Freshman Dems push bill to reverse Georgia’s 2019 anti-abortion law

By: - March 10, 2020 6:01 am

Rep. Beth Moore, flanked by her fellow freshman Democrats, pushes a repal for Gov. Brian Kemp’s strict anti-abortion law. The law, which is blocked by a federal judge, outlaws abortions in cases when a fetal heartbeat can be detected.

A group of freshman Democratic legislators is pushing to repeal Georgia’s strict anti-abortion “fetal heartbeat” legislation nearly a year after lawmakers first bitterly debated it in the halls of the Capitol.

A federal judge last fall blocked the law from taking effect in January. It would ban most abortions once a heartbeat is detected – as early as six weeks into a pregnancy. Detractors say that’s before most women even know they are pregnant. 

On Monday, 10 Georgia Democrats first elected in 2018 gathered in the basement of the Capitol to announce their intentions to scuttle the issue for good. Rep. Beth Moore, a Democrat from Peachtree Corners, sponsored the bill to repeal the 2019 anti-abortion legislation. Her House Bill 1134 was co-signed by about 40 other Democrats but was not available online in time for this story’s publication.

Moore repeatedly called the heartbeat bill government overreach at Monday’s Capitol press conference.

“We believe that men and women are capable of making their own health care decisions without big government getting in the way,” Moore said. “We believe that doctors should be free to practice medicine and follow the Hippocratic oath without big government getting in the way, that private personal decisions about sexual health, reproduction, miscarriage and abortion are best left to the individual in consultation with his or her partner, doctor and faith community without big government getting in the way.”

During the gubernatorial campaign, Kemp called himself “unapologetically pro-life” and pledged to support anti-abortion legislation that would be among the strictest in the country.

Moore, whose 2018 platform included expanding access to reproductive health care, said Kemp’s words inspired political newcomers to seek office in 2018 as Democrats.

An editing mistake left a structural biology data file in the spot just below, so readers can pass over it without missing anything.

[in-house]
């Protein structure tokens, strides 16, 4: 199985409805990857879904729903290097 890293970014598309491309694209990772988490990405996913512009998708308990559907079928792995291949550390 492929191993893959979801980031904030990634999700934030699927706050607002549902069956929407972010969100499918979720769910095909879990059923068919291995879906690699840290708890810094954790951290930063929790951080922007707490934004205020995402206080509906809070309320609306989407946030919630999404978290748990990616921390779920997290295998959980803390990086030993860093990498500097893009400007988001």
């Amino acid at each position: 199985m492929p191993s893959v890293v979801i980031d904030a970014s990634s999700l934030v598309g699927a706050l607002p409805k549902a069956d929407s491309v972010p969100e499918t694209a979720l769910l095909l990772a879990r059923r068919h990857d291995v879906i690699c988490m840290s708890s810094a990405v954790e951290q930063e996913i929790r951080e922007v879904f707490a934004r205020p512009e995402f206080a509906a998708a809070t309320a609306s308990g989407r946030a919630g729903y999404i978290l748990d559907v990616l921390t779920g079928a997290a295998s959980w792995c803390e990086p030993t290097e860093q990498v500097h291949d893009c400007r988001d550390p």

Rep. Shelly Hutchinson, a Democrat from Snellville, said the heartbeat bill’s passage had the same effect on qualifying for the 2020 election season.

“(We) received hundreds of thousands of complaints, and activism that we had never seen before,” she said. “We were contacted by people who are ready to run for office, who were excited, and we helped them register, the most people who have registered to run for office for the House since the 90s.”

Last year’s anti-abortion legislation activated more than just her party’s base, said Rep. Becky Evans, a Democrat from Atlanta.

“It also woke up the Republican women up in the suburbs,” Evans said. “I have many good friends, conversations over lunch with lifelong friends who were like, ‘this is going to be a deal-breaker.’ So it’s not just Democrats, it’s women across Georgia, who are talking about my body, my decisions, my future, you need to trust us, you need to support us to make these decisions.”

The sole Democrat who voted against the measure, Rep. Mack Jackson of Sandersville, drew a primary challenger last week when consultant Danny Thomas qualified for the seat as a Democrat.

Thomas said Monday Jackson’s vote “contributed greatly” to his decision to run.

“My position is simply that we need a change in our district,” he said. “I truly feel that when you’re a representative of a majority-female constituency, and particularly a high percentage of African American females, you should always vote in their best interests, especially when you are dealing with issues of health.”

Anti-abortion group Georgia Right to Life’s director of chapter development Genevieve Wilson said it’s wrong to think of the issue in terms of legislative seats gained or lost.

“Whether children are killed in the womb or not is not a political issue, it is a moral issue,” she said. “A nation that says because I am big and I can speak, that I have the right to kill someone who is not able to speak and who is small, is, to me, the epitome of abuse and bullying and the worst kind of discrimination.”

Wilson also said Democratic voters will not be the only ones paying attention to abortion legislation.

“I think we’re already seeing that,” she said. “We don’t have as much publicity on the local level, but I think we’re already seeing that, on the national level.”

Rep. Beth Moore, flanked by her fellow freshman Democrats, pushes a repal for Gov. Brian Kemp’s strict anti-abortion law. The law, which is blocked by a federal judge, outlaws abortions in cases when a fetal heartbeat can be detected.

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Ross Williams
Ross Williams

Before joining the Georgia Recorder, Ross Williams covered local and state government for the Marietta Daily Journal.Williams' reporting took him from City Hall to homeless camps, from the offices of business executives to the living rooms of grieving parents. His work earned recognition from the Georgia Associated Press Media Editors and the Georgia Press Association, including beat reporting, business writing and non-deadline reporting. A native of Cobb County, Williams holds a bachelor’s degree in English from Atlanta's Oglethorpe University and a master’s in journalism from Northwestern University.